Wednesday, May 19, 2010

School Resources

Today, my follow-up column on the Rochester Public Schools budget cuts comes out. I got an unprecedented response to the original column (originally printed in the 5/5 Post-Bulletin).

I have to say I'm feeling unsettled about the follow up. I received so much information that I would've liked to bring to readers' attention -- including the entire transcript of my interview with Dr. Dallemand -- but I just didn't have the room to do it. This is a topic with much weight in Rochester, and I'm disappointed that it hasn't been covered with more ink in the Post-Bulletin.

I did send two files of supporting material to the P-B for inclusion on -- including the full interview with Dr. Dallemand. I don't know that they'll make it on, however. (The downside to being a lowly freelancer. I guess my editors didn't take me seriously when I asked, "How many pages do I get this week?")

I'll watch the P-B site and provide links if the interview with Dr. D goes live. And if it doesn't, I'll post it here. In the meantime, here's some advice and resources from two Jen's World readers:

Long-time teacher Chuck Handlon from Century High School, for instance, offered these suggestions for taking an active role in your child’s education:

1. Be involved in your child's school. Volunteer to help, visit sometimes, show you care.

2. Be positive in your comments and interactions with the school. If you are constantly complaining and critical of school, teachers, district administration etc. you are training your child to be negative.

3. Be informed. Ask questions, try to understand what your child faces at school.

4. Advocate for your child. You know your child best and you can help the teacher understand your child's needs. As our class sizes balloon we are less able to have the time to spend with your child. We make mistakes, but most of us care about your child.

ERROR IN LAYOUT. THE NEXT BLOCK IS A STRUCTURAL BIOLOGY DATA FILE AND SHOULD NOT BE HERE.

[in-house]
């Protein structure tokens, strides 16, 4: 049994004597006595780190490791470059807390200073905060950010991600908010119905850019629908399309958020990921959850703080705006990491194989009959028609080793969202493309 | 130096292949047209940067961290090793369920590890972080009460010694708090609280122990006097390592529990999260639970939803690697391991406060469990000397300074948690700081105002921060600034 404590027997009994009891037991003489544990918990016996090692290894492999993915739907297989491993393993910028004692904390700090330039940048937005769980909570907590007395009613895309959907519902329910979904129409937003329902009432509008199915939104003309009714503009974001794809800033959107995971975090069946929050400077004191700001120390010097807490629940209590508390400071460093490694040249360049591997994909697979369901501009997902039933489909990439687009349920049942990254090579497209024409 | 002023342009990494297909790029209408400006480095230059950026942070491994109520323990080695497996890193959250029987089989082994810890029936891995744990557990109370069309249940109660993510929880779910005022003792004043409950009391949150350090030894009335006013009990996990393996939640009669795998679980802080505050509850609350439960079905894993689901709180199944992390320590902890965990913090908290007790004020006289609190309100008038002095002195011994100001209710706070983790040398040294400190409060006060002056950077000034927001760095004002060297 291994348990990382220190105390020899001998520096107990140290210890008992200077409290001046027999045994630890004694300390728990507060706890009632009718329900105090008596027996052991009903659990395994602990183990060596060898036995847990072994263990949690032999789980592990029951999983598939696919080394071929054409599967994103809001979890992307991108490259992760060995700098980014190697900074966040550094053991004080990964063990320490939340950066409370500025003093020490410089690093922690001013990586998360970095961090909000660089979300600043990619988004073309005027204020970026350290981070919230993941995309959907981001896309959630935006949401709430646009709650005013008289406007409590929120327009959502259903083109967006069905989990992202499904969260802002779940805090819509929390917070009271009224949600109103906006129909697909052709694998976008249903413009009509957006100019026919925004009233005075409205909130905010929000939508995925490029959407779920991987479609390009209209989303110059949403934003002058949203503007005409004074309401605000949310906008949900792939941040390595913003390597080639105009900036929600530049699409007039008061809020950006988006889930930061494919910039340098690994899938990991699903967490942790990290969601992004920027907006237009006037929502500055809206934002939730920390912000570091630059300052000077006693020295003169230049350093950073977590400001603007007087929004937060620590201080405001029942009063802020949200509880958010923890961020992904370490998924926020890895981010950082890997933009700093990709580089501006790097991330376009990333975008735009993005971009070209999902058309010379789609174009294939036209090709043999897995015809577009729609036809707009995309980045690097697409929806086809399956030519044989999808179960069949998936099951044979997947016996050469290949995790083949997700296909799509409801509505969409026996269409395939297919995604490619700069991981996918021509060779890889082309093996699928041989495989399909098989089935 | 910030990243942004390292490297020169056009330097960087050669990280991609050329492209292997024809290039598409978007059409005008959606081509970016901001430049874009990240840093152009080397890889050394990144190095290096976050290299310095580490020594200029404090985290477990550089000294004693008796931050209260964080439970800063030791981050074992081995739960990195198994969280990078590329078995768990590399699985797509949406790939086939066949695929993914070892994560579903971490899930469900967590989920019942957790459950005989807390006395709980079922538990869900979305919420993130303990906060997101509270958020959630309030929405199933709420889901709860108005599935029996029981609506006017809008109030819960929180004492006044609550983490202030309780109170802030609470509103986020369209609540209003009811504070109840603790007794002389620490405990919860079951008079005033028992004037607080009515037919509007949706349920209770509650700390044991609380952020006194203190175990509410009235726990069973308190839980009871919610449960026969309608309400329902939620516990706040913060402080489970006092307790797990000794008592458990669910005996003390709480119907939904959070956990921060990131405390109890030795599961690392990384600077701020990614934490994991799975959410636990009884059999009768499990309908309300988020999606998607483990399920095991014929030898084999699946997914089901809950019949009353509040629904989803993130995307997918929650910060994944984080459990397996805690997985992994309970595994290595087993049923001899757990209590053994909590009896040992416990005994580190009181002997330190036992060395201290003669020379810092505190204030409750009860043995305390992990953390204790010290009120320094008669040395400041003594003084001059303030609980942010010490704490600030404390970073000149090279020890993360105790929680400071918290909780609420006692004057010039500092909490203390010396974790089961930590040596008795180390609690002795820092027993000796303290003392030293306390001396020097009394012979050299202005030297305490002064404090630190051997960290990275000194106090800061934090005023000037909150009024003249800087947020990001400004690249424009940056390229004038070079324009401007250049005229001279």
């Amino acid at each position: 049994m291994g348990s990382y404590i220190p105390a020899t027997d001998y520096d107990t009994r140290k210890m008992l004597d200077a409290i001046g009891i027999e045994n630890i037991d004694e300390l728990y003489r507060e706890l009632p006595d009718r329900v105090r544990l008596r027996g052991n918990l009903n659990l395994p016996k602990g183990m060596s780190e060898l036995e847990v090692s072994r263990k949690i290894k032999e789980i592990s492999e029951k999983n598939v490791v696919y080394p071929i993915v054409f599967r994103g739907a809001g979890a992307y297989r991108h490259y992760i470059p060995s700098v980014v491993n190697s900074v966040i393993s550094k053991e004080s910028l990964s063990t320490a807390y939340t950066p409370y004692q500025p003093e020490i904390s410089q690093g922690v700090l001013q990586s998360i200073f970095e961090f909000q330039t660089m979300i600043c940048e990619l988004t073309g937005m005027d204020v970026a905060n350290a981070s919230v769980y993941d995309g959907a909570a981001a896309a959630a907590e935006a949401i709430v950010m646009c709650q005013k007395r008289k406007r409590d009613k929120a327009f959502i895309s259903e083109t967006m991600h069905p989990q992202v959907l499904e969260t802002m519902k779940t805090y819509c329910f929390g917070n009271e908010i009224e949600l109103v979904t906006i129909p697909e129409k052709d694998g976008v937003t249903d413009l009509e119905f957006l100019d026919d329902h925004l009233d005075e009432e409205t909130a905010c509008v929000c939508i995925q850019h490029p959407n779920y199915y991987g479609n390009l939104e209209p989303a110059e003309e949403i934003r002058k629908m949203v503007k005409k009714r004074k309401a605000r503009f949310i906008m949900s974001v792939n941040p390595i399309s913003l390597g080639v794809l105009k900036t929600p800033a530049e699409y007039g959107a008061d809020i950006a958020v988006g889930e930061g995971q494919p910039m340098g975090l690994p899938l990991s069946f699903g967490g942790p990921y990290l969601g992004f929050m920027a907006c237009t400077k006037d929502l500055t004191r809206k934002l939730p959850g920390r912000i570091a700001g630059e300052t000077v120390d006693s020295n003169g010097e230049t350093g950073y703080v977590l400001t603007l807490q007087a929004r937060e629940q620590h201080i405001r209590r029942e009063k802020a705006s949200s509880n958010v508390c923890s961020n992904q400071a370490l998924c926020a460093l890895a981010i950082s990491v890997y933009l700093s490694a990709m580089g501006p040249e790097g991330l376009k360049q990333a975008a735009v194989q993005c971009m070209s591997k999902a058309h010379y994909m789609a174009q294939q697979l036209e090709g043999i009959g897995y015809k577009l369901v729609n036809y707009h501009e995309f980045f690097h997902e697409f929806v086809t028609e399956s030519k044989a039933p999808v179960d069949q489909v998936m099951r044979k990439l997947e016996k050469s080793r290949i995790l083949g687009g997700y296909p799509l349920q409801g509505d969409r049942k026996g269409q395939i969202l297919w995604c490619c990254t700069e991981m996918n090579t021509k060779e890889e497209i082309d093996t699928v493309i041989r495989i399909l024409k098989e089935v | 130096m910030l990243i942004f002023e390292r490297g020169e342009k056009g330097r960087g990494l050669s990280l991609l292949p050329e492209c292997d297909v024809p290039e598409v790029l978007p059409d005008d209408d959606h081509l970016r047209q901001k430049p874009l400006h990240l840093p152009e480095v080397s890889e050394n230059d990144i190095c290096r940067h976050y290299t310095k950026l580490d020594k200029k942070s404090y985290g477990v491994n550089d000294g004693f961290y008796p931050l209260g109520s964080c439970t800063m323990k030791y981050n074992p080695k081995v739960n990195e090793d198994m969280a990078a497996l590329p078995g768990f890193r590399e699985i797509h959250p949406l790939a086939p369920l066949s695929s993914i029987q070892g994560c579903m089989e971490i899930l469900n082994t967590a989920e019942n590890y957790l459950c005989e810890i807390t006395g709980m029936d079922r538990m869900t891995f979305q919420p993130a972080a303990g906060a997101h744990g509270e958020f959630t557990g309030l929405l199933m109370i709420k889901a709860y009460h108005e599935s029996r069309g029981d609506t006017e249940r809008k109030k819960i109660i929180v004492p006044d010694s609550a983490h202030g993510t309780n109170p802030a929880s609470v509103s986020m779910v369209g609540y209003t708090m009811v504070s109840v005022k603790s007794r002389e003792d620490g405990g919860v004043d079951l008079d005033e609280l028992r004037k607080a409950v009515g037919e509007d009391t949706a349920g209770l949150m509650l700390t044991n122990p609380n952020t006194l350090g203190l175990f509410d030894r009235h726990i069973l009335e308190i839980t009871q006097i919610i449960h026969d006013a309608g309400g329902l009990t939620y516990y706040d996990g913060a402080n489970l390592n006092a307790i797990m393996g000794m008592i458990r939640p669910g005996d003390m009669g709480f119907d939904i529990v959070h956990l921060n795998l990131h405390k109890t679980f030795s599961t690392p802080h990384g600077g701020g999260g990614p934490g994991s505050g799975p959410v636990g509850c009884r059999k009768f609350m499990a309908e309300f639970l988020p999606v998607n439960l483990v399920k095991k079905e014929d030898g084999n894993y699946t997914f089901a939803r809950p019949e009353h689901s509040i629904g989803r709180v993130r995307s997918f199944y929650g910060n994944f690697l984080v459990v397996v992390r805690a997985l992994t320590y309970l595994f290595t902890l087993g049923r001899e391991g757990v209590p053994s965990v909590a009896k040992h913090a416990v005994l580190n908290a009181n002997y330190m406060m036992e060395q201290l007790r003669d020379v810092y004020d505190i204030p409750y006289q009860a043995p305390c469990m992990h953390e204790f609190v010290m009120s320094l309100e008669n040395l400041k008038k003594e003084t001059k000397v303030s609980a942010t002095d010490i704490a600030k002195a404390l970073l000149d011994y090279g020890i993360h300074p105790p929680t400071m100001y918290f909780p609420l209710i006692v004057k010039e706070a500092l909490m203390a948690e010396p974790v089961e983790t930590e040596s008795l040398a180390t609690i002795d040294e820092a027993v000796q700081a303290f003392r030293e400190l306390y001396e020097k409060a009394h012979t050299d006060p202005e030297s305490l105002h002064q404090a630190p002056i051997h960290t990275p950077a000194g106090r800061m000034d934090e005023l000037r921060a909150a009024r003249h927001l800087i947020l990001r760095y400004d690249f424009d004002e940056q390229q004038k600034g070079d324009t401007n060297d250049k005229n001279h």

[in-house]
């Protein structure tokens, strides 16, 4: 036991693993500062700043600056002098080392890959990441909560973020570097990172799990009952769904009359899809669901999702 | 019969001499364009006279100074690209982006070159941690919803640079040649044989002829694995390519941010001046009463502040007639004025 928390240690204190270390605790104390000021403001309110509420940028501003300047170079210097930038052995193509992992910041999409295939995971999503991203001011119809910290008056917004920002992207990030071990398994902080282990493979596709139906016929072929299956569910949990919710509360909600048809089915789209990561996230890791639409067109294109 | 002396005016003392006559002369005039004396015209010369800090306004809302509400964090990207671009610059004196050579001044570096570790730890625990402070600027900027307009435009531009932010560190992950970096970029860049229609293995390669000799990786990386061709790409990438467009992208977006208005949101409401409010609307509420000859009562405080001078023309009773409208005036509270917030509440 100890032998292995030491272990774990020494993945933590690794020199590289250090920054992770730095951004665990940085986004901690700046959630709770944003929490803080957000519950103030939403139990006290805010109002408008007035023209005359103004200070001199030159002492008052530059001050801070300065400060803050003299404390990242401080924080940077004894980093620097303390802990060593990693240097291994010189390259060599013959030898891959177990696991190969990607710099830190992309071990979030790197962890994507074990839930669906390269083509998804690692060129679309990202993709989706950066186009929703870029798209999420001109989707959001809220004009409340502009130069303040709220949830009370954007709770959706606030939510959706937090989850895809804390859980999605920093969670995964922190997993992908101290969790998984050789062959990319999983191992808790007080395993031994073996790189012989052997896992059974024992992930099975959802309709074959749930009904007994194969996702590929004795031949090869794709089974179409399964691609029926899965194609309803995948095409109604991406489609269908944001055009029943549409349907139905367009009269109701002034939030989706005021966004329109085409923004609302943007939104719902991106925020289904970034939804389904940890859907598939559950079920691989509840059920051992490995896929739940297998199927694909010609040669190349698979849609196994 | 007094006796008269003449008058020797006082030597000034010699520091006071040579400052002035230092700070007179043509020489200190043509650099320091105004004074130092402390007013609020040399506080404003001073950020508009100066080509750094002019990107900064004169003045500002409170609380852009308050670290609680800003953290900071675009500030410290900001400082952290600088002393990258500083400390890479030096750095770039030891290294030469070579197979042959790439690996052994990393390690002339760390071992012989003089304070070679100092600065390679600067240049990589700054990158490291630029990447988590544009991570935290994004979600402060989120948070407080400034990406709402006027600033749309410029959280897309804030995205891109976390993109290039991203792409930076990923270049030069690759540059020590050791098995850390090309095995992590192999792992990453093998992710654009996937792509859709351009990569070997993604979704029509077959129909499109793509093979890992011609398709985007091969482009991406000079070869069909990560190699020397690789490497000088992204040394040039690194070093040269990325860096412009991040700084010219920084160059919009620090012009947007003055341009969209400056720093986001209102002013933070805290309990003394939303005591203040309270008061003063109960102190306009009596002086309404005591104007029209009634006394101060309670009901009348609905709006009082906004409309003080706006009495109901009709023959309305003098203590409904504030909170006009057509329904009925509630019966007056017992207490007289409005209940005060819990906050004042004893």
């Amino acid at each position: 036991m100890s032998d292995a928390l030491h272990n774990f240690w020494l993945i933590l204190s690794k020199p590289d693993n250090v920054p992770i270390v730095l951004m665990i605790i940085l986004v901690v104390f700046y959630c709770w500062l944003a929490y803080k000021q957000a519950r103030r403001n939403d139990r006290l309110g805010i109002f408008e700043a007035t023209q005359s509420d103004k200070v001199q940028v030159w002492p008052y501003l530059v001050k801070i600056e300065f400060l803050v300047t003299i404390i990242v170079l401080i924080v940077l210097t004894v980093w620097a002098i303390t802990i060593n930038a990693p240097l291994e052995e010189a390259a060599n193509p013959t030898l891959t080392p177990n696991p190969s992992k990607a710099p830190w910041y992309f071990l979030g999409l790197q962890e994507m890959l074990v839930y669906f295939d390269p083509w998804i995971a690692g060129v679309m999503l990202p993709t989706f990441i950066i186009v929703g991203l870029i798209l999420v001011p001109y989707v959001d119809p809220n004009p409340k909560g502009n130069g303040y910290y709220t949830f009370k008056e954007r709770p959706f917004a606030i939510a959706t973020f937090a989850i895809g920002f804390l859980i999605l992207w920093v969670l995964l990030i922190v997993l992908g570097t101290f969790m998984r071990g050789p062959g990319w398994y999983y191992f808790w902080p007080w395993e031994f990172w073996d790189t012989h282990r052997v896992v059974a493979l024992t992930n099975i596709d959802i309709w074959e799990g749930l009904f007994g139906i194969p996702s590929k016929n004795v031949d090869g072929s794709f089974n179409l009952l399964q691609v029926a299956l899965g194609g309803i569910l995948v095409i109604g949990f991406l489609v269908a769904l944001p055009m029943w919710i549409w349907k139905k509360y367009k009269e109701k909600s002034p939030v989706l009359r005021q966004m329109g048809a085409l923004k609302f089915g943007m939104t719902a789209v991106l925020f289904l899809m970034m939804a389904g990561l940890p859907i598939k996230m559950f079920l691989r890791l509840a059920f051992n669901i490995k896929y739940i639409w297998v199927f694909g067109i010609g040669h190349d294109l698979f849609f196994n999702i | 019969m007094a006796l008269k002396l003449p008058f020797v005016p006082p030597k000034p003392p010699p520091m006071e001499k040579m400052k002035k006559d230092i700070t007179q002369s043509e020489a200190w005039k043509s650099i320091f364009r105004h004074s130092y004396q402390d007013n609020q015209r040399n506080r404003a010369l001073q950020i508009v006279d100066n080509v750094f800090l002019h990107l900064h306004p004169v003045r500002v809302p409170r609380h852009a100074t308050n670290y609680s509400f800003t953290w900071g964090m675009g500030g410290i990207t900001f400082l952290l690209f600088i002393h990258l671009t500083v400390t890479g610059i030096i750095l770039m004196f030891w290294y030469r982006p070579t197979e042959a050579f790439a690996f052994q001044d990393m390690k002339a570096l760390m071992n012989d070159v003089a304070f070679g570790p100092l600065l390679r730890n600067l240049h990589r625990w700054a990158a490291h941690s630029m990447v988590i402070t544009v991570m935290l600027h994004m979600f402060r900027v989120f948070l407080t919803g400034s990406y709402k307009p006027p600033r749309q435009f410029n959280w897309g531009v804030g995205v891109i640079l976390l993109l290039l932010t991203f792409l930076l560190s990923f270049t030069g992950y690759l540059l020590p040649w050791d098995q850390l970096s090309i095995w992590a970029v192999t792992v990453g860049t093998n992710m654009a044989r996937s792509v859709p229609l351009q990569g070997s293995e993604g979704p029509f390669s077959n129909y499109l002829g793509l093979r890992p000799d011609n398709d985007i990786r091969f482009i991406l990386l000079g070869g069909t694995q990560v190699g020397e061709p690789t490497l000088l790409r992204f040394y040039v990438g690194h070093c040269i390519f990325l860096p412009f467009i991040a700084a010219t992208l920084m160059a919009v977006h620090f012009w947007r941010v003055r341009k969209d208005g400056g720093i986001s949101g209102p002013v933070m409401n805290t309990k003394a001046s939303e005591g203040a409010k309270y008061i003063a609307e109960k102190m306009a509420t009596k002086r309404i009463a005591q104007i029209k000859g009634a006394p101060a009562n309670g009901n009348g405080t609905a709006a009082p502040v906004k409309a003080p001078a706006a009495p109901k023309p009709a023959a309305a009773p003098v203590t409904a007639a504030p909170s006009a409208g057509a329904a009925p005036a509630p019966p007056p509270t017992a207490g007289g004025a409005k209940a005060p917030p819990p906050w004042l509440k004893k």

Handlon wrote, "As an educator with 34 years experience I have seen the huge difference between students who have supportive, involved parents and those who do not."

Handlon also offered a link to an organization that has information related to school. It’s called Parents United, and it’s an advocacy group in St. Paul:

Additionally, a parent with children in Rochester public schools wrote this message:

The Minnesota 2020 website has a treasure trove of information on the education situation in Minnesota, especially their Hindsight Blog. It can be found at:

They just had three great articles in a row: one on Race to the Top, another on the claim that teacher’s salaries are too high and that’s the problem with school funding, and a third that has some great info on how state aid to Minnesota K-12 public schools has been cut by $1,400 per pupil in real (i.e., inflation-adjusted) dollars since Pawlenty has been governor. These are all factors in what we face here in Rochester.



  1. As a former teacher in the district, I very much agree that we need more cheerleaders. Our kids really do watch and learn from our attitudes. I appreciate that you mentioned Dr. D. as a man who has honorable intentions.

    I don't like big class sizes, but there are much worse things that could happen to our kids. (I was just thinking about the "schools" described in "Three Cups of Tea") I had a little room full of fourth graders during my very first year of teaching, so it's not that I'm speaking from inexperience. Good teachers will rise above the circumstances because they love the kids. It's not that people who disagree are bad teachers. But there's something to be said for resiliency and making the best out of a situation. Together.

  2. I believe that is the point Dr. Dallemand was making -- that good teachers can rise above class sizes. And I do, wholeheartedly, believe that our superintendent is working with our children foremost in his mind. But I still would like to see class sizes shrink. Is it going to happen in the current economic climate? Nope, don't think so.

    I have to say: The most educational part of my interview with Dr. D was the information on how districts all over the country are dealing with similar situations. It's not just us. And, you know, as much as I detest these cuts -- there is a little comfort in numbers.